Red Arrows to fly again at Bournemouth Air Festival
The RAF Red Arrows will take part in the Bournemouth Air Festival, a year after one of their pilots died at the event, organisers have confirmed.
Flt Lt Jon Egging, 33, from Rutland, was killed when his Hawk T1 plane crashed near Bournemouth Airport.
A statement from the festival said the Red Arrows' return was "especially welcomed".
The Ministry of Defence has said seven, rather than the usual nine aircraft, will conduct air displays in 2012.
The change for this summer's displays is due to the "unavoidable posting" of one of their pilots.
The MoD said: "With safety paramount, but the quality of the displays vitally important, it has been decided that seven aircraft presents the most visually balanced and dynamic formation.
"The team will still carry out official flypasts with nine aircraft and will return to a full aerobatic formation of nine aircraft in 2013."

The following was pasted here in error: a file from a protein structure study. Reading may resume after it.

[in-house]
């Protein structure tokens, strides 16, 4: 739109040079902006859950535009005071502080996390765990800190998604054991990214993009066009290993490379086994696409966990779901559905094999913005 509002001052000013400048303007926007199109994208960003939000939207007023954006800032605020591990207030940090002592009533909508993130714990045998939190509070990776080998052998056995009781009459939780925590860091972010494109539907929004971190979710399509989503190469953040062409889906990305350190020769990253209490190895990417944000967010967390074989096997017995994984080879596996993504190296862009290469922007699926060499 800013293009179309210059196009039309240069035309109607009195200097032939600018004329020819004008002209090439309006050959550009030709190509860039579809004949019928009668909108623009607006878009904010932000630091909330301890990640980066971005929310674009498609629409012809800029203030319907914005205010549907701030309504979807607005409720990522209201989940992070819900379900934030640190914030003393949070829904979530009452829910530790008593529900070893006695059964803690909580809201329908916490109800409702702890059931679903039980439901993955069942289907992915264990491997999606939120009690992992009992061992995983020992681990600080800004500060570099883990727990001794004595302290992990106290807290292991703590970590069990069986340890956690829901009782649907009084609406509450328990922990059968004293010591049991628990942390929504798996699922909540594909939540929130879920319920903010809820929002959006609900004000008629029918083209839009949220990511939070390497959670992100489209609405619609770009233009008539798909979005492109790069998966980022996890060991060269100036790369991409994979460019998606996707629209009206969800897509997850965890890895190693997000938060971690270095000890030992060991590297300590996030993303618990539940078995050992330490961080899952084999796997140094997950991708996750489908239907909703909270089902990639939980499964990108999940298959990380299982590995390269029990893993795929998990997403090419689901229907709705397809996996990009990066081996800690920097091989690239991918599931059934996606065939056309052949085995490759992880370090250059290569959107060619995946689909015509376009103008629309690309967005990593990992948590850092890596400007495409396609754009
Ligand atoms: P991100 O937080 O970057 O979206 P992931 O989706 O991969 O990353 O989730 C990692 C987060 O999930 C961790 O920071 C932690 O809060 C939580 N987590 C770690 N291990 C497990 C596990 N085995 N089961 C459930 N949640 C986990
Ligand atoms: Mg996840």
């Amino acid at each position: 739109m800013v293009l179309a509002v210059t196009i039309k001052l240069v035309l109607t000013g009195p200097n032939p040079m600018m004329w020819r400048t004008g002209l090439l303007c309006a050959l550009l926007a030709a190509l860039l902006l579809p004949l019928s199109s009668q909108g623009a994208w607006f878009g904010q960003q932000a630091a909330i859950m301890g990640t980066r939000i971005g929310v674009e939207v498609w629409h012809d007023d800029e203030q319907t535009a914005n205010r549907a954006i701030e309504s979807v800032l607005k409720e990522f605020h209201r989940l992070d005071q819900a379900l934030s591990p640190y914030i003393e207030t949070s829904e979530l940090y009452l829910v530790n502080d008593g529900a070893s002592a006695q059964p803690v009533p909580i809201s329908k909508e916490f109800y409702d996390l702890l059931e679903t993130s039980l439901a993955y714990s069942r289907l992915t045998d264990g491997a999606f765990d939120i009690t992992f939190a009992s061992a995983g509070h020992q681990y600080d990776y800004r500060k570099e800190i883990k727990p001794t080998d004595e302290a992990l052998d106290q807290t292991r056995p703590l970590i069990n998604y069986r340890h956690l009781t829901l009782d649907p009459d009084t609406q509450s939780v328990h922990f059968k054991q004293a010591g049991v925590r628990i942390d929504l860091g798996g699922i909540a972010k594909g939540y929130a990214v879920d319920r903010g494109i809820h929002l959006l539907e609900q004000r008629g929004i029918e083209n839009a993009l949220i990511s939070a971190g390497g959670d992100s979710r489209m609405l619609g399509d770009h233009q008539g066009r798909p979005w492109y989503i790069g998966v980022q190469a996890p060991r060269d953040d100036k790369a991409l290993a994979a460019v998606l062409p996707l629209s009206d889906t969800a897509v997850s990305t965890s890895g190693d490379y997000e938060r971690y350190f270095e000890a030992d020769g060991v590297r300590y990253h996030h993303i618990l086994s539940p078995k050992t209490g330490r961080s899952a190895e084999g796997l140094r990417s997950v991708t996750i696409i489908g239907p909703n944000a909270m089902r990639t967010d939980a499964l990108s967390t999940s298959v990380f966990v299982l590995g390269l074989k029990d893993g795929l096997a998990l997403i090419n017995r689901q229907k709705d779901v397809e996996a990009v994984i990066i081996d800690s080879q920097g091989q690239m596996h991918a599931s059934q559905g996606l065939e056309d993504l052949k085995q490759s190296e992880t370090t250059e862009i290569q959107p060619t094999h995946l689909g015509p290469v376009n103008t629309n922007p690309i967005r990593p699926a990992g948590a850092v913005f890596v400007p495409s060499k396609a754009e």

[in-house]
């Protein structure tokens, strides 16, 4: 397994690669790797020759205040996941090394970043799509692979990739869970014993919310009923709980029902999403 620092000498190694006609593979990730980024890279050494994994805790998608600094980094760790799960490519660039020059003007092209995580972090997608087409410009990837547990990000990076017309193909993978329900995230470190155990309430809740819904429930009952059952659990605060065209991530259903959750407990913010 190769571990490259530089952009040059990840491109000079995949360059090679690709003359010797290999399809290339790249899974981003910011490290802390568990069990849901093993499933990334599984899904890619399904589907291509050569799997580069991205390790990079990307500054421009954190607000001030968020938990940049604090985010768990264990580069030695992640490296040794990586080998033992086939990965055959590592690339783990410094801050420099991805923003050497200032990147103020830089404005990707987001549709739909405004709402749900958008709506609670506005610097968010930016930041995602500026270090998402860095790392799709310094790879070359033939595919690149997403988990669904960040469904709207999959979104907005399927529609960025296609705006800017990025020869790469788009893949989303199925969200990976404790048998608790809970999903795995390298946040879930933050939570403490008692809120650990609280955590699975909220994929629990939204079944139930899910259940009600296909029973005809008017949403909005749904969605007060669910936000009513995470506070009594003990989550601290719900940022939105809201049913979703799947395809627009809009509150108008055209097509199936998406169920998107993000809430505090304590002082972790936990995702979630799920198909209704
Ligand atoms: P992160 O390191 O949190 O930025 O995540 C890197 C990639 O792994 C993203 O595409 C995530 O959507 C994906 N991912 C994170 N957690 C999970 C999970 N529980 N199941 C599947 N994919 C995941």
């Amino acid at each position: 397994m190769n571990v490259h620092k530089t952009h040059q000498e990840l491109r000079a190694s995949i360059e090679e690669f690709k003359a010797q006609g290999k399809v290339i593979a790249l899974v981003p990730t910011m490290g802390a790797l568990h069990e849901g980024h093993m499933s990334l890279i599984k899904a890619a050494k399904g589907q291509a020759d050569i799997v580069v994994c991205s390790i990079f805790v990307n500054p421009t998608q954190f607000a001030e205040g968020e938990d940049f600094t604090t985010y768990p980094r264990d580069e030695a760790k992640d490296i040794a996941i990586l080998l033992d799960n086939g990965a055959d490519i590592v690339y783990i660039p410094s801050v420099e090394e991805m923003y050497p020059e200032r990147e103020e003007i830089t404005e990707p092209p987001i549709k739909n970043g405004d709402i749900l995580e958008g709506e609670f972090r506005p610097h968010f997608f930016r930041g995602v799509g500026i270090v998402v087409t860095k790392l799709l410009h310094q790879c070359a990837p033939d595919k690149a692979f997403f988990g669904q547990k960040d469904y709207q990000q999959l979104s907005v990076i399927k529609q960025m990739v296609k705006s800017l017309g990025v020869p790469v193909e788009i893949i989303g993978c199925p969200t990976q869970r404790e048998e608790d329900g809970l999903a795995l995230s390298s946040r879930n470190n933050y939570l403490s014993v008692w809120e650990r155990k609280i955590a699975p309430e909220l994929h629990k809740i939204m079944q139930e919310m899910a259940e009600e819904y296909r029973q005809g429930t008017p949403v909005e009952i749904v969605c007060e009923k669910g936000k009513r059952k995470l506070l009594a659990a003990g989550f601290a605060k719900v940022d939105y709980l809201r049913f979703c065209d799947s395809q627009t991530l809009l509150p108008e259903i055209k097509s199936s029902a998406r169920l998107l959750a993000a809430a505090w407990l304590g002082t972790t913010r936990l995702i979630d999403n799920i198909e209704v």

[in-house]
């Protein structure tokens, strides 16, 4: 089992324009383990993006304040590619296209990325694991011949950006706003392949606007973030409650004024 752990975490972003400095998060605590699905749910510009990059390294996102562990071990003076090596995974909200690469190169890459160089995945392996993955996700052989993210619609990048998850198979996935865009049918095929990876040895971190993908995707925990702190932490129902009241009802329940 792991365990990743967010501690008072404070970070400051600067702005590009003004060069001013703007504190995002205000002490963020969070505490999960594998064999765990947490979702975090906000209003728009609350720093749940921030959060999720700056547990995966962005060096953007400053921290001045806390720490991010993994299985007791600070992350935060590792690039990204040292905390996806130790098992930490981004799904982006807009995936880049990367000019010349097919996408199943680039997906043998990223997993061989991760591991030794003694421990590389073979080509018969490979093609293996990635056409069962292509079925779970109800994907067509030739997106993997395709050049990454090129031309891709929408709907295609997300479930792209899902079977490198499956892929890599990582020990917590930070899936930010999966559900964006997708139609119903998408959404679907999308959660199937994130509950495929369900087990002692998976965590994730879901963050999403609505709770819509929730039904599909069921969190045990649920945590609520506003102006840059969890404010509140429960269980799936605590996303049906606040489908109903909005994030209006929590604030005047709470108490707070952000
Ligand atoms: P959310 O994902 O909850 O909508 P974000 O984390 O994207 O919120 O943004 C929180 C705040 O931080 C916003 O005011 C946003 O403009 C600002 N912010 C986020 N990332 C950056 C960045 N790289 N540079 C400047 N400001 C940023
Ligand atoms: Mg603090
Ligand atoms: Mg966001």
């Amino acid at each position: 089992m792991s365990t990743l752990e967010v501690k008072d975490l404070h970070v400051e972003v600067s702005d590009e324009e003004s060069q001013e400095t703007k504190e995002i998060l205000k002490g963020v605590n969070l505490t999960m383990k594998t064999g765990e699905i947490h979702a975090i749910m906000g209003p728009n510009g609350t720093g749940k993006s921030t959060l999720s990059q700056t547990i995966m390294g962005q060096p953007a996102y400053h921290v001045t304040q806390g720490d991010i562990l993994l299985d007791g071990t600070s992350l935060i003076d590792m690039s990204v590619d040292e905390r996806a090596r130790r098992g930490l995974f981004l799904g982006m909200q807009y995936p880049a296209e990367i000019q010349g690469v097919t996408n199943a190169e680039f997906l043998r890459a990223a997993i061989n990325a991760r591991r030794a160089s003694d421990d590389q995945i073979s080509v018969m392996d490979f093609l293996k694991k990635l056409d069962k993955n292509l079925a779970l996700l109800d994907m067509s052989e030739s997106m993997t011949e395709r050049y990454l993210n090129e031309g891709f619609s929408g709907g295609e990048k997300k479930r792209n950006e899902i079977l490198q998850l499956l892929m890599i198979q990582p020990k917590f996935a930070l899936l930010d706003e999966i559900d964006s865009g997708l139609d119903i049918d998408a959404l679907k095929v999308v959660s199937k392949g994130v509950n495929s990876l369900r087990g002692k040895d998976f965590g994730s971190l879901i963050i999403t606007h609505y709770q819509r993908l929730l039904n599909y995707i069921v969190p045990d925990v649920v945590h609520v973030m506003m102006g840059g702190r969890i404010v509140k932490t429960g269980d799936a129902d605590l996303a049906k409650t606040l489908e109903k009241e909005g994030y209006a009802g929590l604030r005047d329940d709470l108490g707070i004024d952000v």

Flt Lt Egging was in one of nine Red Arrows aircraft that had earlier taken part in a display over the seafront during the August 2011 air show when his plane crashed.
His widow Emma set up the Jon Egging Trust to develop training opportunities for young people.
Speaking at the launch of the air festival, Mrs Egging said her husband was "passionate about using his position as an RAF officer, flying instructor and Red Arrows pilot to inspire young people.
"It will always be hard coming back to Bournemouth, it will always be connected to that day in August, but the warmth and the generosity and the support for the trust and for Jon has been huge."
She has been working with pupils at Kinson Primary School after pupils won a competition to design a permanent memorial for the town.
It will be situated on the cliff top at East Cliff and is expected to be in place in time for the festival in August.
The event takes place one weekend later than last year because of the Olympics, from Thursday 30 August to Sunday 2 September 2012.
Organisers say the festival has attracted 3.7 million spectators since it started in 2008.